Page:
by Eric Gardner, guest contributor
As families sit around the dinner table it’s a wonderful time to catch up on the day’s events or reminisce about the past.
One of the favorite topics at my house is all the “fun” things my daughters and I do when my wife is away on TDY orders, deployments or training.
While I’m never completely sold out by my girls; it’s really only because some of those unique nuances of anarchy when Mom’s gone are a normal way of life for us.
We’re always swimming in the deep end of life watching for that next crazy wave to head our way.
In the unpredictable world of the military lifestyle our families are kept constantly on their toes. Our modern nomadic spirit keeps us in some phase of pre/post deployment bedlam, or we find our days intermingled with various stages of the training cycle.
To say our family dynamic is kept in a volatile state of constant flux wouldn’t do it justice.
When compared to the length of a career, these short sprints of time help to sort out the new roles everyone will have to take on. Everyone rows in our family. If we all work together it will make the challenges pass that much faster.
However, each of us understands that it’s a real adjustment for the entire family whenever they are missing one of their members. Doubly so when a service member is away.
As a stay-at-home dad I get my fair share of jokes leveled in my direction. They are usually tied to Stan Dragoti’s classic film “Mr. Mom.” To be honest I don’t mind the comparison to Michael Keaton’s character because there are so many moments I can relate to.
Perhaps not so blatant a comparison as vanquishing the family vacuum; I’m pretty proficient.
Or sword fighting the popcorn maker; well maybe that one.
However, when those TDY trips would come up we enjoyed the neighborhood poker games and the lumberjack persona was a very in style look.
It’s not that the life of the military spouse is all fun and games. The adaptations we make to support our service members are more in keeping with trying to ensure the train is still moving forward even if that means only one wheel is on the ground at any given time.
Oftentimes pizza or fast food become the “splurge” to help ease the stress of separation. When my girls were younger the island of dishes in the sink would typically consist of every plate, glass and utensil we owned before I would devote energy to get the kitchen back to normal. Bedtimes would get extended, storytime would last forever, and our supply of ice cream would vanish soon after it was brought home from the commissary. An outing to Chuck E. Cheese and later Dave and Busters were entertaining and helped pass the time.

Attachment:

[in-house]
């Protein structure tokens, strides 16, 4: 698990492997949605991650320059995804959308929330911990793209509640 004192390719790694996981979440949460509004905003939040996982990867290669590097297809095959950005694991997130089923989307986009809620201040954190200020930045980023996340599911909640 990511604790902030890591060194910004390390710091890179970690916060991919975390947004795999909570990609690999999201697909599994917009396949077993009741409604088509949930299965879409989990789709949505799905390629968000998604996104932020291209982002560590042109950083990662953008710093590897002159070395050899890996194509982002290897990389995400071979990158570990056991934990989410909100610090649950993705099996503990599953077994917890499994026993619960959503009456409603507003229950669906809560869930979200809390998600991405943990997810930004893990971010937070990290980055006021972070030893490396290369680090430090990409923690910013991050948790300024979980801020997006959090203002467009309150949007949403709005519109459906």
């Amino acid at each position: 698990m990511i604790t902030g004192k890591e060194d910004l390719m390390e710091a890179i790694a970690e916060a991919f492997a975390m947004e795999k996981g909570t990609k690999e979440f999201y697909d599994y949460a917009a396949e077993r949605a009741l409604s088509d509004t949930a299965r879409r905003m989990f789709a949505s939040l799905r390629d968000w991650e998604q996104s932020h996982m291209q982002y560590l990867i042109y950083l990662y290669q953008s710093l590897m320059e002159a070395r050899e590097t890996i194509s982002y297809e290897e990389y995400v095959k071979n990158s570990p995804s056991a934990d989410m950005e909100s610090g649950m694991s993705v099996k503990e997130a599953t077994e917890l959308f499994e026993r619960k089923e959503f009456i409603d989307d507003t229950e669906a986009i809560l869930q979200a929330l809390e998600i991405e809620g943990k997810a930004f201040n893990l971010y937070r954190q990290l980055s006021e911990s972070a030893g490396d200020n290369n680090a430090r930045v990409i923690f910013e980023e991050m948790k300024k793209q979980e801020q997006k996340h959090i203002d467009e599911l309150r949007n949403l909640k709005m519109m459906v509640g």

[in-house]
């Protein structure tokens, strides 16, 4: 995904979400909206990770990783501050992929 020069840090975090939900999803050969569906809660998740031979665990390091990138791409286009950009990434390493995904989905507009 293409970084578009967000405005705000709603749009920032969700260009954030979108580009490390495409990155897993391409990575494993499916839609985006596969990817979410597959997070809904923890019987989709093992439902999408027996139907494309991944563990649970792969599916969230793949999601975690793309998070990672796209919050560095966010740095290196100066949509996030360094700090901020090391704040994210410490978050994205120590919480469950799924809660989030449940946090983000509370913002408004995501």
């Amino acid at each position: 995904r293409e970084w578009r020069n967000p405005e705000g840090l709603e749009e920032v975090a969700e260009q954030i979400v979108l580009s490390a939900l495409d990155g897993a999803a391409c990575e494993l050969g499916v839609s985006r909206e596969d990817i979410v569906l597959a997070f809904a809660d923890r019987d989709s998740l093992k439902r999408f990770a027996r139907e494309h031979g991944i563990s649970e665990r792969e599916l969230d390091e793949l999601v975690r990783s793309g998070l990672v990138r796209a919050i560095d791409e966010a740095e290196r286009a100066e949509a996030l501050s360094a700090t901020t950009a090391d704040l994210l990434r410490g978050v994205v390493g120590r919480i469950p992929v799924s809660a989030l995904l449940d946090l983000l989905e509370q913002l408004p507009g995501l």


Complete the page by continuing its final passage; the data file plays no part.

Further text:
But all these “fun” things only acted as a distraction to the one resounding fact; Mom couldn’t be there.
Schedules, routines, patterns are things that help us survive the mayhem that is the military lifestyle. But like Jack in Mr. Mom, we will always be bombarded with new challenges, yet I really strive to emulate his attitude of perseverance to the daily insanity that was all around him.
Whether it’s the unique approach to stitching up torn clothing with a stapler, wearing a plaid shirt with striped pants — a favorite of my youngest when Mom’s gone — or rocking out to Taylor Swift with the volume so loud the neighbors 5 houses away can hear it.
All of these crazy moments are for one reason – to try to fill the void, we feel when our service member isn’t home with us.
As you can imagine when we’re all back at the dinner table once more, our “fun” may look a little different but we enjoy it so much more because we’re finally all together again.
Eric Gardner was raised in a military family and lived around the world. Following in his father’s footsteps, he joined the U.S. Army as an Infantry Officer. Since the end of his wartime service he has shifted gears and is now a stay-at-home father. In his role as an active duty Army spouse, he has become an author. As the creator of the XIII Legion Series he has enjoyed great success, and enjoys meeting other entrepreneurial spouses as well as fellow authors. You can see more from Eric Gardner at his Facebook page: www.facebook.com/thirteenthlegion.series, and http://www.facebook.com/XIIILGN or follow him via Twitter @13thLegion.